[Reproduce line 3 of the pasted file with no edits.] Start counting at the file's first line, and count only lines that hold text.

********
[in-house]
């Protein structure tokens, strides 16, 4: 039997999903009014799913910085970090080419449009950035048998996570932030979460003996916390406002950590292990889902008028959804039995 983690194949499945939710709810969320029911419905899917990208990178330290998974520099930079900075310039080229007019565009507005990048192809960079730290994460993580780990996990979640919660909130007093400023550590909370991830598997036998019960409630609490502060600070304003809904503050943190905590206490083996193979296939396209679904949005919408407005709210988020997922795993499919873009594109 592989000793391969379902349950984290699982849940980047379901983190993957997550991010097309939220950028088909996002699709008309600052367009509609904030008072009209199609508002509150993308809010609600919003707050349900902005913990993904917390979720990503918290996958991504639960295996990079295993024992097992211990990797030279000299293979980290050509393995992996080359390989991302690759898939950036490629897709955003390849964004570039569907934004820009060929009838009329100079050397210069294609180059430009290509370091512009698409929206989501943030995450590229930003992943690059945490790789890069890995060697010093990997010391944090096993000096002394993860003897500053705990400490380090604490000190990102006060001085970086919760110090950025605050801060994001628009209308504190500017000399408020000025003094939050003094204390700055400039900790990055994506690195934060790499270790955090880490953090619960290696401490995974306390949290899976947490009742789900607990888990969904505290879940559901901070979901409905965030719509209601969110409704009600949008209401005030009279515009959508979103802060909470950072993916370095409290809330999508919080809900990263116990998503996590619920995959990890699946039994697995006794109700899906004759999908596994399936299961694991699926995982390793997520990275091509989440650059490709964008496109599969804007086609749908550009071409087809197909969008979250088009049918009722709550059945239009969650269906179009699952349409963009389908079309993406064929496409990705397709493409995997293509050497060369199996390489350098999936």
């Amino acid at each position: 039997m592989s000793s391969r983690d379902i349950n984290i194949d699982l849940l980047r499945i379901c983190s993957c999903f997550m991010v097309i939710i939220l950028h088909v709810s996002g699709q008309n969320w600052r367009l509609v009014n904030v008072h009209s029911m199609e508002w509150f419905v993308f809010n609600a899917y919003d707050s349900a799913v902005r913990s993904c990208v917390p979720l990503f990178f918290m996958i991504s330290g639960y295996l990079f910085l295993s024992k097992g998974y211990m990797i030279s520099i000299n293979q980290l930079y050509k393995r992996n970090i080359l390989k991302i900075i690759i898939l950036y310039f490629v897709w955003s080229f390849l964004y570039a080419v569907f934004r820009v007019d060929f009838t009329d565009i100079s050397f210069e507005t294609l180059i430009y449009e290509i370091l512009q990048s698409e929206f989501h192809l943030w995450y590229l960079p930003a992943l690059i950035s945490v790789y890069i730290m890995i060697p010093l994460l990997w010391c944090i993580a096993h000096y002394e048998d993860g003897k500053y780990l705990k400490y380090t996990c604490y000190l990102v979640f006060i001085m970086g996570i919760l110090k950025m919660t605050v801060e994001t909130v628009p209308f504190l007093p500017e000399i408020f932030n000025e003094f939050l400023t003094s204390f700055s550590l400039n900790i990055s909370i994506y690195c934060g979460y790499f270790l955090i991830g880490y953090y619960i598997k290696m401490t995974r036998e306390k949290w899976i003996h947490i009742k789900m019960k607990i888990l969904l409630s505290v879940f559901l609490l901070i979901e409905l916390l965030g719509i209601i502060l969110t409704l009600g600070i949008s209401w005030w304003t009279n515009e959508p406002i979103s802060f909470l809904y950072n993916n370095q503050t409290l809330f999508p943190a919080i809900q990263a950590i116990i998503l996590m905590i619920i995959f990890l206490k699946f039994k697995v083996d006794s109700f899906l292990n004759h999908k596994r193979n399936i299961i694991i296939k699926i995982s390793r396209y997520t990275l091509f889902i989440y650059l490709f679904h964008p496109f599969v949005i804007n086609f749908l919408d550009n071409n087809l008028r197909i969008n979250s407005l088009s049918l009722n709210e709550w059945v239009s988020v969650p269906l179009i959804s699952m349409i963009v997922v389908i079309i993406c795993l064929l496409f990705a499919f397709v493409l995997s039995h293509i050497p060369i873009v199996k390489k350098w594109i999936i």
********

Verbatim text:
């Amino acid at each position: 039997m592989s000793s391969r983690d379902i349950n984290i194949d699982l849940l980047r499945i379901c983190s993957c999903f997550m991010v097309i939710i939220l950028h088909v709810s996002g699709q008309n969320w600052r367009l509609v009014n904030v008072h009209s029911m199609e508002w509150f419905v993308f809010n609600a899917y919003d707050s349900a799913v902005r913990s993904c990208v917390p979720l990503f990178f918290m996958i991504s330290g639960y295996l990079f910085l295993s024992k097992g998974y211990m990797i030279s520099i000299n293979q980290l930079y050509k393995r992996n970090i080359l390989k991302i900075i690759i898939l950036y310039f490629v897709w955003s080229f390849l964004y570039a080419v569907f934004r820009v007019d060929f009838t009329d565009i100079s050397f210069e507005t294609l180059i430009y449009e290509i370091l512009q990048s698409e929206f989501h192809l943030w995450y590229l960079p930003a992943l690059i950035s945490v790789y890069i730290m890995i060697p010093l994460l990997w010391c944090i993580a096993h000096y002394e048998d993860g003897k500053y780990l705990k400490y380090t996990c604490y000190l990102v979640f006060i001085m970086g996570i919760l110090k950025m919660t605050v801060e994001t909130v628009p209308f504190l007093p500017e000399i408020f932030n000025e003094f939050l400023t003094s204390f700055s550590l400039n900790i990055s909370i994506y690195c934060g979460y790499f270790l955090i991830g880490y953090y619960i598997k290696m401490t995974r036998e306390k949290w899976i003996h947490i009742k789900m019960k607990i888990l969904l409630s505290v879940f559901l609490l901070i979901e409905l916390l965030g719509i209601i502060l969110t409704l009600g600070i949008s209401w005030w304003t009279n515009e959508p406002i979103s802060f909470l809904y950072n993916n370095q503050t409290l809330f999508p943190a919080i809900q990263a950590i116990i998503l996590m905590i619920i995959f990890l206490k699946f039994k697995v083996d006794s109700f899906l292990n004759h999908k596994r193979n399936i299961i694991i296939k699926i995982s390793r396209y997520t990275l091509f889902i989440y650059l490709f679904h964008p496109f599969v949005i804007n086609f749908l919408d550009n071409n087809l008028r197909i969008n979250s407005l088009s049918l009722n709210e709550w059945v239009s988020v969650p269906l179009i959804s699952m349409i963009v997922v389908i079309i993406c795993l064929l496409f990705a499919f397709v493409l995997s039995h293509i050497p060369i873009v199996k390489k350098w594109i999936i």